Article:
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Western Pennsylvania Mensa presents.... EXTREME COMPOSTING

By Chris Sartori

I had a bit of an adventure yesterday. I thought I'd go over to George's Farm and Garden and get some compost accelerator. My heap stopped steaming in December and I want to get it working again so it's full of loam in time for The Planting. Wouldn't ya know, when I got to the greenhouse they were all out of it. George, the proprietor, is a real character. He's not all watered-down and suburbanized like the rest of us-you can tell by his lack of teeth. Anyway, he informed me that I didn't need the stuff anyway: "All's you need to get that thing steamin' is a pile of cow pies!" I asked if he had any cow pies for sale. "Well, no Missy I don't. But I got some down on the farm. Hop in the truck and we'll go get 'em."

I had a little time, plus I felt I knew George pretty well. Besides, how threatening can an eighty-year-old gardener be? So I hopped in his old Chevy and took off to the farm. We started up I-79 and I asked him (too late) where the farm was. "Oh, just north of Mars." Then he proceeded to tell me about his part in The Big One. I never knew he had landed on the beach at Normandy-but I knew all about it by the time we missed the Mars exit. I mentioned to him that we passed the ramp. "Sonofagun! Best turn this thing around then." Before I knew it, we were turfing up the median strip on 79 and merging into traffic on the south lanes. I was scared speechless, but old George kept talking about Normandy.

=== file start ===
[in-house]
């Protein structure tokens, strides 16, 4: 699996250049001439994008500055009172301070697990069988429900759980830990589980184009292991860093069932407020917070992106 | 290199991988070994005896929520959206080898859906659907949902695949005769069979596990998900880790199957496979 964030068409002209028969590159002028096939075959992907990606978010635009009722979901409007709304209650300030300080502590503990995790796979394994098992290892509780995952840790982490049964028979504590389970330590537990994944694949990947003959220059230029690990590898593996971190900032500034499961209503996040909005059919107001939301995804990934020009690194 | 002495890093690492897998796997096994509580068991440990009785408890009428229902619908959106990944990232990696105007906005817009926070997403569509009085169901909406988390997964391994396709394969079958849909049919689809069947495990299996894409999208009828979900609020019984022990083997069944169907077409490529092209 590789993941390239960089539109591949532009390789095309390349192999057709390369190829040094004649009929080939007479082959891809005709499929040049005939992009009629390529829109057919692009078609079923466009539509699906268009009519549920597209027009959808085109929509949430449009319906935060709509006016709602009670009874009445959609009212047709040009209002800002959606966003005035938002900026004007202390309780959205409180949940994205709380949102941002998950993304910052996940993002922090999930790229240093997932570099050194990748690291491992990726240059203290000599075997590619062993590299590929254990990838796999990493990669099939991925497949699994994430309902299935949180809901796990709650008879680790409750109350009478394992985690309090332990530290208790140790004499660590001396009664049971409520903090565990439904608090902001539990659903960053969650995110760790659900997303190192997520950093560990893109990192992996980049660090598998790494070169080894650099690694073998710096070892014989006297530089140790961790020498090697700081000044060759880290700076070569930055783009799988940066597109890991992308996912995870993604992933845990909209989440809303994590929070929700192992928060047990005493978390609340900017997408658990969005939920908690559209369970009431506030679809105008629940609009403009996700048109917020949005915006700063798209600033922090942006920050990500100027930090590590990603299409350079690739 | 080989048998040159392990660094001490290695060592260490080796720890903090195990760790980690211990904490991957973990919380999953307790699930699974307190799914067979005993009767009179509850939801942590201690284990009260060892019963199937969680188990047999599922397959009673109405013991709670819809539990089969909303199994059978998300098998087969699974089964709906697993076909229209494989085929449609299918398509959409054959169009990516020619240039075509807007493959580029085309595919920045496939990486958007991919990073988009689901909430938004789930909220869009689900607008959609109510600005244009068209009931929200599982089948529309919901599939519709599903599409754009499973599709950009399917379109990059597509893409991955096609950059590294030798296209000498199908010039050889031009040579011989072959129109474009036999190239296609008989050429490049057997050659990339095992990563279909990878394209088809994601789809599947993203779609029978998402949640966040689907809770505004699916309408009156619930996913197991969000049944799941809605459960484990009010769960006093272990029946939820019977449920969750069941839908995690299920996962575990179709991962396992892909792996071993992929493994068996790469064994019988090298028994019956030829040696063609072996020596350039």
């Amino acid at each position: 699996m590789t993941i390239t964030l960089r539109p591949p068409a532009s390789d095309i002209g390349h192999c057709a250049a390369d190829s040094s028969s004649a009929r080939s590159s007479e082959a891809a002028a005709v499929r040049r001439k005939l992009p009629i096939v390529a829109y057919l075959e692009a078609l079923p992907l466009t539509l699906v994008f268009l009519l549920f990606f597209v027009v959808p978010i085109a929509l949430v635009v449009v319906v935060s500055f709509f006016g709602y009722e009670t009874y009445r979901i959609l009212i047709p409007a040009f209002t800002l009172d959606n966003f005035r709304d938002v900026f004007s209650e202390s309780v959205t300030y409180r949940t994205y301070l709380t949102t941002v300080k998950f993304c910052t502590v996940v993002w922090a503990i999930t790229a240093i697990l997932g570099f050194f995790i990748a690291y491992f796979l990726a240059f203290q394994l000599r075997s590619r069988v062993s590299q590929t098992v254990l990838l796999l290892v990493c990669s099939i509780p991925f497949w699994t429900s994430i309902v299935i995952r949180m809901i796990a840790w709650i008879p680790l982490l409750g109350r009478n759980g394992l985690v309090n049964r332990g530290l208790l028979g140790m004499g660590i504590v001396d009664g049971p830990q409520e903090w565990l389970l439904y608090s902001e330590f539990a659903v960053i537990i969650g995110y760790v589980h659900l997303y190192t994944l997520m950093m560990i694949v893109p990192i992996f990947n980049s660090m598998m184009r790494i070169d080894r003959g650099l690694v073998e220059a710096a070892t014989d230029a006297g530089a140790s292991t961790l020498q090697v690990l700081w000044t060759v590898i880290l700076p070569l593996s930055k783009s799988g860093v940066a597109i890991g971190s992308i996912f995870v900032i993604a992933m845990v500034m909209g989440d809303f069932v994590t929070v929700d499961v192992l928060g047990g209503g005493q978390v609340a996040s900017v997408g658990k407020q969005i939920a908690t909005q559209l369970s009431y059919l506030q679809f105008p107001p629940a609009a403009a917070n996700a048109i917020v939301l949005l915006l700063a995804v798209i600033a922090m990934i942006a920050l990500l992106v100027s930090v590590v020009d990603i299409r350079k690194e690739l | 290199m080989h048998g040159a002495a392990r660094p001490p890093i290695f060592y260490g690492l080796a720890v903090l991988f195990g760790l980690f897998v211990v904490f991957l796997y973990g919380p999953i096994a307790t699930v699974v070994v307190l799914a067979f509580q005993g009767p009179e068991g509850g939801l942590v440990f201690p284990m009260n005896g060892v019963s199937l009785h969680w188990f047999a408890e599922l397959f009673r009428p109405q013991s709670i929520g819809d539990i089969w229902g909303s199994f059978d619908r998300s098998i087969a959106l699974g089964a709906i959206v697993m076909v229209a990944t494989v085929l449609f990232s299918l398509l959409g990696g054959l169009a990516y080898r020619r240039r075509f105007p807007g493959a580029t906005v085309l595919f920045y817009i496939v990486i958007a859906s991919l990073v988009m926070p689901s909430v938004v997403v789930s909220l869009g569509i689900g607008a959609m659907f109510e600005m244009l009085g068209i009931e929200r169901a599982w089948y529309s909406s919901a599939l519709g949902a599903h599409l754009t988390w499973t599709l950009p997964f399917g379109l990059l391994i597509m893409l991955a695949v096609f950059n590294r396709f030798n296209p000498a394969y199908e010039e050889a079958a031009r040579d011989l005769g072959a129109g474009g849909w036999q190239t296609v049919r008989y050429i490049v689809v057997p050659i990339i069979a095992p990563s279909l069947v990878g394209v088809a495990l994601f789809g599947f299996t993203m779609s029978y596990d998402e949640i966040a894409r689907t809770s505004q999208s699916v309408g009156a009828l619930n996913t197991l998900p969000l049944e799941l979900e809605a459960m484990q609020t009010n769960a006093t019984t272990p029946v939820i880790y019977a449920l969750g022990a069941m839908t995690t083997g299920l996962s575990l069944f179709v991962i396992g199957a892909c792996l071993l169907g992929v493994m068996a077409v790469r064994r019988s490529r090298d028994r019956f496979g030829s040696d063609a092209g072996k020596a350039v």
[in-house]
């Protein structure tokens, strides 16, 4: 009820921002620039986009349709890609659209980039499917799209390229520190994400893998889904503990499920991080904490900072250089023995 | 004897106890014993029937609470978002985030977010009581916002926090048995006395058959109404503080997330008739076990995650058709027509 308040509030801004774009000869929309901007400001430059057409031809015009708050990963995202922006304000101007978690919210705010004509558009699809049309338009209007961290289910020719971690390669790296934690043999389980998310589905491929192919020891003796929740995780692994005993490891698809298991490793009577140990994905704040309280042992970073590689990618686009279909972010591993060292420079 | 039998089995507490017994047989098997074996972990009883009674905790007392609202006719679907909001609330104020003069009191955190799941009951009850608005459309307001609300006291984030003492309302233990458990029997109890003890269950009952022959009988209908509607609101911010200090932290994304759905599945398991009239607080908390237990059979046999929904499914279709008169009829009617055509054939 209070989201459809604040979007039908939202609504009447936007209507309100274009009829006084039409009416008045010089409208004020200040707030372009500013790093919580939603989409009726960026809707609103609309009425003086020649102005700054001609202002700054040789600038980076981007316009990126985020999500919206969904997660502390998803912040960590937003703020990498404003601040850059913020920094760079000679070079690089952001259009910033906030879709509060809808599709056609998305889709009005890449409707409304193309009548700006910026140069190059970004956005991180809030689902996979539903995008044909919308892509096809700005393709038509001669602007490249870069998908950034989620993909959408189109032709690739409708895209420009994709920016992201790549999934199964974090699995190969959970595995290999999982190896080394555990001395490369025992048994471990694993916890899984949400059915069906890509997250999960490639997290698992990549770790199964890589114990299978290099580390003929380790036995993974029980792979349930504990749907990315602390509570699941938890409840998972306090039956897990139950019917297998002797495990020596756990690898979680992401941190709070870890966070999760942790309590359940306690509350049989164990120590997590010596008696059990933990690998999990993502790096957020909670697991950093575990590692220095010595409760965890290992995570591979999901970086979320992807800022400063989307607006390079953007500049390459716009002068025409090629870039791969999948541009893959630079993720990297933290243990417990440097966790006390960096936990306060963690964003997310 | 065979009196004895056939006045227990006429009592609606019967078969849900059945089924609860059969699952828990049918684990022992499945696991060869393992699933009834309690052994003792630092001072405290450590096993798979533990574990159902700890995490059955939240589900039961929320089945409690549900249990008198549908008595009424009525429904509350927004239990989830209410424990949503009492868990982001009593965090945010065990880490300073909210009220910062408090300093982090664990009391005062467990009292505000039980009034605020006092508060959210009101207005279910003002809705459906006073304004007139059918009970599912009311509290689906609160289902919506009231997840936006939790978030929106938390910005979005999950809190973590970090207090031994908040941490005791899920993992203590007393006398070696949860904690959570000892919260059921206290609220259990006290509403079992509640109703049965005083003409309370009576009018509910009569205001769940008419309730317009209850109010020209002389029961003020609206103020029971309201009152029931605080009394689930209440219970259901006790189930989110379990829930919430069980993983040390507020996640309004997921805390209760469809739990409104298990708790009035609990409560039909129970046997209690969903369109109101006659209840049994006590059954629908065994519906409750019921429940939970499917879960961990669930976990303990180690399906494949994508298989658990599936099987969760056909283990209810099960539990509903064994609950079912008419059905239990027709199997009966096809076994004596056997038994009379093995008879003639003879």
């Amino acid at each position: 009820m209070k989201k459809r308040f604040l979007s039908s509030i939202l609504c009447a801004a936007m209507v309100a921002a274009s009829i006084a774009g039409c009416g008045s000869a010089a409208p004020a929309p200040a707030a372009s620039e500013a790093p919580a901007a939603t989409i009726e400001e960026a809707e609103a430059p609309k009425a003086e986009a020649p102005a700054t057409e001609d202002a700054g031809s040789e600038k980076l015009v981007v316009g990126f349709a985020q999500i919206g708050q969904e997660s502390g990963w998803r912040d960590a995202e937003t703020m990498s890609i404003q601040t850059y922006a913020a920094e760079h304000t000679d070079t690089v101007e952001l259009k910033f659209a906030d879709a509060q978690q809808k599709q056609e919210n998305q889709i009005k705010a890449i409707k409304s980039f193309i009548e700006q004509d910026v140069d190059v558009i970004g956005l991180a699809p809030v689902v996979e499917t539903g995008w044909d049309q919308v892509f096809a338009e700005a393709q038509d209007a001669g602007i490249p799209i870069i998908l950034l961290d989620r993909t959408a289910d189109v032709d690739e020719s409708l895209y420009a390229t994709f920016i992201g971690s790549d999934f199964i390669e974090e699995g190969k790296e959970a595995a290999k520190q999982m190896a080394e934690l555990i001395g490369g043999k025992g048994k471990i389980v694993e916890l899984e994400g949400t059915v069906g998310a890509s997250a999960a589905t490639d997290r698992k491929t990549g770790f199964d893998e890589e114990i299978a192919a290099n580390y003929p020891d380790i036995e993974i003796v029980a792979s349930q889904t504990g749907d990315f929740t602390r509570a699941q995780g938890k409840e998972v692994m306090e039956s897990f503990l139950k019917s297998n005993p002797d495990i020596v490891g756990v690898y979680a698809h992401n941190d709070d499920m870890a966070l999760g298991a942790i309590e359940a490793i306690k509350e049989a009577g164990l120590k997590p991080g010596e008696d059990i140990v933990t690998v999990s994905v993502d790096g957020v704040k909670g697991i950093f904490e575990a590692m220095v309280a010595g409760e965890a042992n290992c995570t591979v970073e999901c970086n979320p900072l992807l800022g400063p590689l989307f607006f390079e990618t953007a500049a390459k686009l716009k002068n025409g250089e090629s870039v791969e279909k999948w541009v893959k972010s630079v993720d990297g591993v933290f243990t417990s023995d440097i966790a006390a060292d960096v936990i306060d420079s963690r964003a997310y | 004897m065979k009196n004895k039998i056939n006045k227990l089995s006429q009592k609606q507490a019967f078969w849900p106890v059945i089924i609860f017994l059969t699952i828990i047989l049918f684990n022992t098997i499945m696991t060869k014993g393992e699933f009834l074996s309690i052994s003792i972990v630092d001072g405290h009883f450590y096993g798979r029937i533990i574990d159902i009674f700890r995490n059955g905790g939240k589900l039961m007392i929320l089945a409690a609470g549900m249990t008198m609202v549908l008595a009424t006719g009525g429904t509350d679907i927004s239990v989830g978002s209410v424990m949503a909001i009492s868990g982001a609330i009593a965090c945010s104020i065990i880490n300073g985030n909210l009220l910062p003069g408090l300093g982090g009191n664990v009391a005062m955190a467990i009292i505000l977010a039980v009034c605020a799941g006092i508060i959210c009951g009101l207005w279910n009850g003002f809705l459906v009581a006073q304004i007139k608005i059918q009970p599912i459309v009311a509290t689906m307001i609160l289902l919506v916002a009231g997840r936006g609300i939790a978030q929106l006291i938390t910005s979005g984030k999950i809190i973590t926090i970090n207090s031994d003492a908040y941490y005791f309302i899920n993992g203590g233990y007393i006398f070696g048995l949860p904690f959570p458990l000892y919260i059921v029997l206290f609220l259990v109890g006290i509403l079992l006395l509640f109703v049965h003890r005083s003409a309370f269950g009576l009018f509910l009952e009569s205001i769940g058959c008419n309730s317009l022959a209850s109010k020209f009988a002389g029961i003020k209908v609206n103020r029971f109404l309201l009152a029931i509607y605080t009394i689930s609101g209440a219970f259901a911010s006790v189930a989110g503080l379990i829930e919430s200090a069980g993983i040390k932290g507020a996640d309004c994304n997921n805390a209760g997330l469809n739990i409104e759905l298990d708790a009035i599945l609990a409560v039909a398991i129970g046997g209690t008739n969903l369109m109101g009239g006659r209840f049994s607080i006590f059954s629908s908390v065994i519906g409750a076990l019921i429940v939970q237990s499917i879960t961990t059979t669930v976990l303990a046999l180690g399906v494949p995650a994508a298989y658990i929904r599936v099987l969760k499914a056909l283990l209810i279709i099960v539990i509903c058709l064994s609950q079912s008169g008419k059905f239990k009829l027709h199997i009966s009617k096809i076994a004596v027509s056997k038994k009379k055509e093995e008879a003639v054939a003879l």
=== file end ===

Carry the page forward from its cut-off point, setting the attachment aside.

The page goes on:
When we got to the farm, I found out what cow pies are. He could've at least let me change my clothes before this fiasco. George is a gentleman though and he did lend me his gloves. We spent about a half-hour pitching frozen cow manure into his truck bed. I informed him that I was not in any way going to pay for this "accelerator." "Oh, I wouldn't go chargin' you none, Missy. But just you wait 'n see what those suburb suckers'll pay for this. I'm fixin' ta put a sign on this sayin' it's Organic Garden Amender-guaranteed to build up weak soil." I thought of my neighbor Phil paying through the nose for frozen poop and helped George load up the old Chevy.

We were on Brandt School Road when our truck full of amender broke down. George got out and looked under the hood. After tinkering and pulling stuff out and putting stuff back in, he figured out what the problem was. "Well Missy, it's a good thing you're wearin' them purty blue hose. Shuck 'em off will ya an' hand 'em to me. I questioned this request-quite loudly in fact. "It's the piece-a-crap fan belt and we ain't goin' nowhere 'till I git them stockings." For some reason this made sense to me and I "shucked off" my pantyhose and handed them to George. I don't know what kind of mechanics he used, but somehow he and my hose got that truck back to George's store.

My heap isn't working yet. However, I have strong faith in George's wisdom and I'm sure it will be steaming away by spring. Phil just went by with a whole wheelbarrow full of Organic Garden Amender that he got on special at George's place. He's such a sucker.

Reprinted from the April, 1999 issue of THE PHOENIX,
the monthly newsletter of Western Pennsylvania Mensa,
Tamara Wardell, editor.   Reprinted with permission.

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© 1999 Amby Duncan-Carr   and   Chris Sartori   All rights reserved.

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